How Much Is Diabetes Medicine Expensive?
How much is diabetes medicine? In this article, we’ll look at how much Insulin and other diabetes drugs have increased since 2014 and what co-pay assistance programs are available to help you pay for your medications. In addition, we’ll explore the cost of follow-on brand insulins. And finally, we’ll talk about the cost of thiazolidinediones. While the costs of these medicines may be higher than those of their generic counterparts, they’re still a fraction of the cost of insulin.
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Insulin prices have increased by more than 50% since 2014
The average list price of insulin in the United States has increased by more than 50% in the past decade. Between 2012 and 2016, the average U.S. wholesale-acquisition price increased by 15% to 17%. In 2016, the average price of insulin for adults with employer-sponsored health insurance doubled, despite a 50% rebate. Despite the decline in the average list price, millions of Americans are still struggling to pay for household expenses.
Non-insulin diabetes medications have increased by 76%
Since the mid-90s, non-insulin diabetes medications have risen by seventy-six percent, far more than insulin products. This increase is due in part to changes in drug list prices, as well as insurance coverage rules. This study is one of many looking at the effect of medication cost increases on the overall cost of diabetes care. But the results are not all rosy. There have been some good results.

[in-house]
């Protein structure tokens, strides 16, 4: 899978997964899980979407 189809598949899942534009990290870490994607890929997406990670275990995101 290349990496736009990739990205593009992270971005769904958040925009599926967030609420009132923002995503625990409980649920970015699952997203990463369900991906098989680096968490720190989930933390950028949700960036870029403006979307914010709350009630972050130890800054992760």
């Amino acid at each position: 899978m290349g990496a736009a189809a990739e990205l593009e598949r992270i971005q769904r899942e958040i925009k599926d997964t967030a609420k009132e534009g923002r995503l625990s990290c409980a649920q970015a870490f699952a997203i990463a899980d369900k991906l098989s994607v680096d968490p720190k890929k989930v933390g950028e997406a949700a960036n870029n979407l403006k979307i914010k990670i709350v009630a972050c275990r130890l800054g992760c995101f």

Co-pay assistance programs for uninsured patients
If you’re not covered by insurance but still need to buy diabetes medicine, co-pay assistance programs for uninsured people with diabetes medicine may be a good option. Some of these programs are bundled into Medicare Part D coverage and will cover the cost of most diabetes medications, including insulin, disposable pen needles, and Novo Nordisk’s GlucaGer Hypokit. Generally, however, you have to earn at least 250 percent of the federal poverty level to be eligible.
Cost of follow-on brand insulins
There are several factors that can affect the price of follow-on brand insulins for diabetics. Among these factors is whether biosimilar insulins are approved and available. If so, the price of insulins could drop significantly. The cost of a follow-on brand insulin is typically higher than the cost of a generic or a brand-name drug. In addition, biosimilars can be more expensive than generics.
Cost of GLP-1 receptor agonists
The cost of GLP-1 receptor agonists (GLP-1 RAs) for diabetes is an important consideration, especially when considering long-term effects. This study provides a framework to assess long-term costs associated with GLP-1 RAs and identifies a reasonable reduction in cost for the newest GLP-1 RAs. The study also provides cost-effectiveness estimates for other GLP-1 RAs, including dulaglutide and sc. SEMA.